Recognition finally came in the United States in 1993. As reported in the Wall Street Journal, the IRS reversed 30 years of legal precedent by granting 501(c)(3) (charitable organization) status to Scientology in a secret deal. In return, Scientology dropped nearly 2000 lawsuits against the IRS. The Clinton administration (1992-2000) defended the "religion" of Scientology in Europe in various State Department human rights reports and Trade Commission actions. France and Germany see Scientology as a psycho-sect which continues to harm people and have taken steps to curtail the abuse. Canada in 1998, and the U.K in 1999 again denied that Scientology was a charitable organization.
This difference between the United States and Europe can be traced to the U.S. immigrants who fled the state churches of Europe. The U.S. Constitution's First Amendment provides that the government "shall not make an establishment of religion". The freedom of faith is so cherished that the U.S. Government is even barred from deciding what is or is not a religion, which may explain why so many New Religious Movements [nee: cults] are started in the U.S. As a government agency, the IRS does not recognize Scientology as a religion; rather it recognizes Scientology as a charitable organization.
Thus, Scientology became a religion because Hubbard asserted that it was so. True to form, Hubbard's proof is by repeated vehement assertion. Religious scholars have been divided on the issue ever since. The "Church" of Scientology continues to sit firmly on the fence, declaring themselves to be a religion in those countries which offer tax advantages, and as a fraternal association in those countries with an exclusive state church.
Scientology -- Is This a Religion?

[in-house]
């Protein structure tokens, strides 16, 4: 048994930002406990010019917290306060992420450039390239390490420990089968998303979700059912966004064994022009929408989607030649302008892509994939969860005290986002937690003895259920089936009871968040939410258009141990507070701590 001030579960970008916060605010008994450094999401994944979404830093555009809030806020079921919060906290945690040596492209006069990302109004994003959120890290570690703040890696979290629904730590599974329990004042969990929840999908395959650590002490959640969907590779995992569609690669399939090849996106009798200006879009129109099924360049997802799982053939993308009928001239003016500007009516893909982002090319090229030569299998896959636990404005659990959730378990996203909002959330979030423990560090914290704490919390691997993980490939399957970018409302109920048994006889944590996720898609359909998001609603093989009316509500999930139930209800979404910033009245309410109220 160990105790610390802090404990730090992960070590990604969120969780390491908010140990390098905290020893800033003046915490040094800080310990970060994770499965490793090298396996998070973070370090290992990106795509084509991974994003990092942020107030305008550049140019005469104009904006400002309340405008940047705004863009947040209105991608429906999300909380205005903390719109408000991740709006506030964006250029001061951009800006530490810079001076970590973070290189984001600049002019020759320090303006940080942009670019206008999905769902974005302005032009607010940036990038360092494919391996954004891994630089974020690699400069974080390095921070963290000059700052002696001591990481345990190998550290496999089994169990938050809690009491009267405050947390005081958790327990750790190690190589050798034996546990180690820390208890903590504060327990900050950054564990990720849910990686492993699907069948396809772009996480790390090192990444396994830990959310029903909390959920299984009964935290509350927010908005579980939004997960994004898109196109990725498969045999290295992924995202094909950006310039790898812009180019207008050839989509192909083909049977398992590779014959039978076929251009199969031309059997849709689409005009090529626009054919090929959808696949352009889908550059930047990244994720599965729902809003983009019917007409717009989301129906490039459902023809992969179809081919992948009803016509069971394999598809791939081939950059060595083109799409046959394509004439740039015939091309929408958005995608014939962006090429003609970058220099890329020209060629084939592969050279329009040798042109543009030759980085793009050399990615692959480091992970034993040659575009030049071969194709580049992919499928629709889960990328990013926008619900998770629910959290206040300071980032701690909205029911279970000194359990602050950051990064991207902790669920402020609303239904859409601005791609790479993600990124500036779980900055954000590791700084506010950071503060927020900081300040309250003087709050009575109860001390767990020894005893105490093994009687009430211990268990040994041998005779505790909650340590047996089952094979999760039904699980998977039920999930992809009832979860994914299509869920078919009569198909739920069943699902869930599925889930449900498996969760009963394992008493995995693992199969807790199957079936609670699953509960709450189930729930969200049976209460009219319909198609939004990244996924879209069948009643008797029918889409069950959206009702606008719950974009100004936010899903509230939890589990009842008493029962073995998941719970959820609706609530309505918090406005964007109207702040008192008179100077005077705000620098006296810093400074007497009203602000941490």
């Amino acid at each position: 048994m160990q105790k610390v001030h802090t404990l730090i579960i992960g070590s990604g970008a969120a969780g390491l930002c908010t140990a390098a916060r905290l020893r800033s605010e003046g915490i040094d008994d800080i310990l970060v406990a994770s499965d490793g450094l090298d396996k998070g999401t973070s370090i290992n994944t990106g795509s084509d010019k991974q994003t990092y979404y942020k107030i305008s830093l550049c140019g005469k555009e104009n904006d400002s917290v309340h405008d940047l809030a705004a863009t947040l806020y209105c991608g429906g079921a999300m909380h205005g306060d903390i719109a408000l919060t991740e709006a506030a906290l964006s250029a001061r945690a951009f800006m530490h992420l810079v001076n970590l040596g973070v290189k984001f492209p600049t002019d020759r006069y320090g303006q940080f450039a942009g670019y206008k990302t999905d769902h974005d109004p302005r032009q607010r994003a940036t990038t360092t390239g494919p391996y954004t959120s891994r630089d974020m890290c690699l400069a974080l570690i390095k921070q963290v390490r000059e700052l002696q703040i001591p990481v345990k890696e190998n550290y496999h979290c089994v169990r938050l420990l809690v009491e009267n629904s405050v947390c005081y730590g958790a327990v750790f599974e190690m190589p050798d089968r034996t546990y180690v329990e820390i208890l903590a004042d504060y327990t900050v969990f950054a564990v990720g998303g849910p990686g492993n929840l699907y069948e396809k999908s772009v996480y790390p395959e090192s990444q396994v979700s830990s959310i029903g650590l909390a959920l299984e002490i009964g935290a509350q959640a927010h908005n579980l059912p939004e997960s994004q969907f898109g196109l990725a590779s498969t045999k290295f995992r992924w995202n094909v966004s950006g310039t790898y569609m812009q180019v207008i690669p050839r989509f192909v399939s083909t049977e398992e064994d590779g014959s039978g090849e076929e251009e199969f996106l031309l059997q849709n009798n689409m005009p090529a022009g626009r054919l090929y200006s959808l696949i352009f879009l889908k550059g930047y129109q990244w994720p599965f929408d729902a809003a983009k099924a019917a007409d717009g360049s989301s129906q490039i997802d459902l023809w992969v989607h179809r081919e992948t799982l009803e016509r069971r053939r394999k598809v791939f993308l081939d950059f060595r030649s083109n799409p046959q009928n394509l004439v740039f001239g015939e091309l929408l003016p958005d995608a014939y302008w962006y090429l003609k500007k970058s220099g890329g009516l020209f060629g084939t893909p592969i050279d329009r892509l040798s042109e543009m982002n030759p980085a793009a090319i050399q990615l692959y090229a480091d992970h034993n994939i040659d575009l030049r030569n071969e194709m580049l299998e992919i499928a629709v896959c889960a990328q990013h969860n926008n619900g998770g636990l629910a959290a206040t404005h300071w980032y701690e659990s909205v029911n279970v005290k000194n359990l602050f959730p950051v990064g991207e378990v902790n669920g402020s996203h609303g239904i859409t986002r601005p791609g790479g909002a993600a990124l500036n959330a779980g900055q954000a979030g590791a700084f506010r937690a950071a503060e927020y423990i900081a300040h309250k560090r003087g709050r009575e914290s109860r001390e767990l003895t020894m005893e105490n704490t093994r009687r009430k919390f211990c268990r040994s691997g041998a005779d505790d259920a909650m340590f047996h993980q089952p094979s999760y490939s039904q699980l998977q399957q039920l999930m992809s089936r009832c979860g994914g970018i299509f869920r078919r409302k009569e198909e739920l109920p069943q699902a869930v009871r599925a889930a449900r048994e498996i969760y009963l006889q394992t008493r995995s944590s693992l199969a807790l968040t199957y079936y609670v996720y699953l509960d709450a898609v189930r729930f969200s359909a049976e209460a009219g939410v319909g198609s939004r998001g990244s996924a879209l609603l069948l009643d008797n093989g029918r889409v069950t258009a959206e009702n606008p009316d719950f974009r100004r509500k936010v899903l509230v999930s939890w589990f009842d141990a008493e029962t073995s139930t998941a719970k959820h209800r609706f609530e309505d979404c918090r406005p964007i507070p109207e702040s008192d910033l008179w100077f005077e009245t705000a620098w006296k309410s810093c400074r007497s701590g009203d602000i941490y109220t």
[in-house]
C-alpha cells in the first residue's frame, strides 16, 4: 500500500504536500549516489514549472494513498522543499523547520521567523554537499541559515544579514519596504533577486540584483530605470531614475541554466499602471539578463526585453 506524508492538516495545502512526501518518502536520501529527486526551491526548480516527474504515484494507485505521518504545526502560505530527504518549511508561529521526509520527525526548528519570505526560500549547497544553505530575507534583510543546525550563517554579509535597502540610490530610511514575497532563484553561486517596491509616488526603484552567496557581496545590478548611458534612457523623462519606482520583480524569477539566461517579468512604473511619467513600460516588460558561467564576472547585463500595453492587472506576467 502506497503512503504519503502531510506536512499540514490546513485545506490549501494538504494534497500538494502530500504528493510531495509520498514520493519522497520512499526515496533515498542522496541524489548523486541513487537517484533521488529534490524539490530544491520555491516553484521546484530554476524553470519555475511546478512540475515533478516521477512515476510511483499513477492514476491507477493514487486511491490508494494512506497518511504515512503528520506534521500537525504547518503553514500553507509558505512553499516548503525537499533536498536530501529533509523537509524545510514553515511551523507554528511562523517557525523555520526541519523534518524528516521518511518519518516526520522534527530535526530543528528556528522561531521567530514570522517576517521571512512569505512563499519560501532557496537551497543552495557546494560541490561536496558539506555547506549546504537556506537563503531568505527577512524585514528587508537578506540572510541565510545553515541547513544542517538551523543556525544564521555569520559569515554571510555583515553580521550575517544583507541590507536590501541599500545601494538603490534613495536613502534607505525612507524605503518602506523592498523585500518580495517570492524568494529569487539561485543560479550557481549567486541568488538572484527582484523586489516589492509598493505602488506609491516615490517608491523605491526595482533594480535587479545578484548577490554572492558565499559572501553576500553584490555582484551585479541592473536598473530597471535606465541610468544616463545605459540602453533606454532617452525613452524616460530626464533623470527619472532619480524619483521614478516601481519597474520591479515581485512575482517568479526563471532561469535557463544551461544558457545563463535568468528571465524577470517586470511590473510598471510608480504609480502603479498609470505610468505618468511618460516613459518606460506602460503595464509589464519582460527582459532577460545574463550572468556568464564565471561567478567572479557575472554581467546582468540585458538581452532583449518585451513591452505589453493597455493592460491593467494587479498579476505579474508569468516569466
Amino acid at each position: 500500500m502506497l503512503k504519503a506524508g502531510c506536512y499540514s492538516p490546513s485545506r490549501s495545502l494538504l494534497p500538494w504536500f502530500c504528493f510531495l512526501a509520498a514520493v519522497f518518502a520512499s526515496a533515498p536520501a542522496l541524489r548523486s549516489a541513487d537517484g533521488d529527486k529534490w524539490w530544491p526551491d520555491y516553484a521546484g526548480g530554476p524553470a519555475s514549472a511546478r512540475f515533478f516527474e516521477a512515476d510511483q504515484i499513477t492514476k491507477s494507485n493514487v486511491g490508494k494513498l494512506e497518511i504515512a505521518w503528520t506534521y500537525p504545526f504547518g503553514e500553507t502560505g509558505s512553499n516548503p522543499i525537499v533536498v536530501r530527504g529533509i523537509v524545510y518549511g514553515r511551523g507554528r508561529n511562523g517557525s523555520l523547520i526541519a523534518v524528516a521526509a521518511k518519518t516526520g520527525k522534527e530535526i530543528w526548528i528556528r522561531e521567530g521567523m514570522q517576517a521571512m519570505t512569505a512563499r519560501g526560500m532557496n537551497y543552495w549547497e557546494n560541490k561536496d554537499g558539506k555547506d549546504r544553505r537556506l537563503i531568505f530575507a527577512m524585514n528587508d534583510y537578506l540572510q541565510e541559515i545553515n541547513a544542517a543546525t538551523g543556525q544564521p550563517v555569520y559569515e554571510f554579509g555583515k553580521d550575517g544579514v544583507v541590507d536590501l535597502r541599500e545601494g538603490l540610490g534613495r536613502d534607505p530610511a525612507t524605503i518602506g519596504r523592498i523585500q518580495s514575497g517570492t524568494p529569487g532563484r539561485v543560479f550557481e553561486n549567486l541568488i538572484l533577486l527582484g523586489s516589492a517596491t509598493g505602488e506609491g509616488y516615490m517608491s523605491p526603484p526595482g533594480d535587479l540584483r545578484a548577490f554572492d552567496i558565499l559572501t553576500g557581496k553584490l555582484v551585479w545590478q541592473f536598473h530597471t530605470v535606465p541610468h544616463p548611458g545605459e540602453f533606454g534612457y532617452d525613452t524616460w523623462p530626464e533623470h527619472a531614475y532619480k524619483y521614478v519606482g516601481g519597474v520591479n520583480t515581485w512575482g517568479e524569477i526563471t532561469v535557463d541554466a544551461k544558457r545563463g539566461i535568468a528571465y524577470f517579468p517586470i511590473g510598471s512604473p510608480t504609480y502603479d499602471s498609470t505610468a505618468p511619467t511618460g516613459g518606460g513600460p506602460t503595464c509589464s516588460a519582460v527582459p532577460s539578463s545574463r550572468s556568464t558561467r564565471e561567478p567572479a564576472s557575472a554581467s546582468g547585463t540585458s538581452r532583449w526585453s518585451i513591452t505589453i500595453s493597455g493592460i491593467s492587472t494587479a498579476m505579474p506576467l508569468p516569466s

Dr. Stephen Kent, 7th Deutscher Evangelischer Kirchentag, June 20, 1997, Leipzig, Germany.
"Although some social scientists insist that Scientology is a religion, the more appropriate position to take is that the organization is a multi-faceted transnational that has religion as only one of its many components."
Examining the Theology of L. Ron Hubbard
Rev. Kurt Van Gorden, 50th Evangelical Theological Society, Orlando, Florida (November 20, 1998).
"Our message will mainly focus upon the theological aspects of Scientology. But, for those who are unaware of the person of L. Ron Hubbard and the church he founded, I will take a few moments to briefly sketch its background."
Scholars Know Sin,
Dr. Stephen Kent, Theresa Krebs, Skeptic Magazine (Vol. 6, No. 3, 1998)
The article addresses the larger problem of scholars being co-opted by alternative religions.
Scientology: Religion or Racket?,
Dr. Joseph Martin Hopkins, Department of Bible and Philosophy, Westminster College, New Wilmington, Pennsylvania.
Christianity Today, 7 November 1969
Scientology's Relationship With Eastern Religious Traditions,
Dr. Stephen Kent, Department of Sociology, University of Alberta.
Journal of Contemporary Religion, Vol. 11, No. 1, 1996
The French and German versus American Debate Over 'New Religions',
Scientology, and Human Rights,
Dr. Stephen Kent, Department of Sociology, University of Alberta.
Marburg Journal of Religion, Volume 6, Number 1, 2001
CESNUR, Massimo Introvigne, and
J. Gordon Melton,
Anton Hein, Apologetics Index.
"CESNUR describes itself as "an international network of associations of scholars working in the field of new religious movements." It has gained a reputation for being mostly uncritical and, in fact, supportive of movements considered to be cults by secular anticult- and/or Christian countercult professionals. "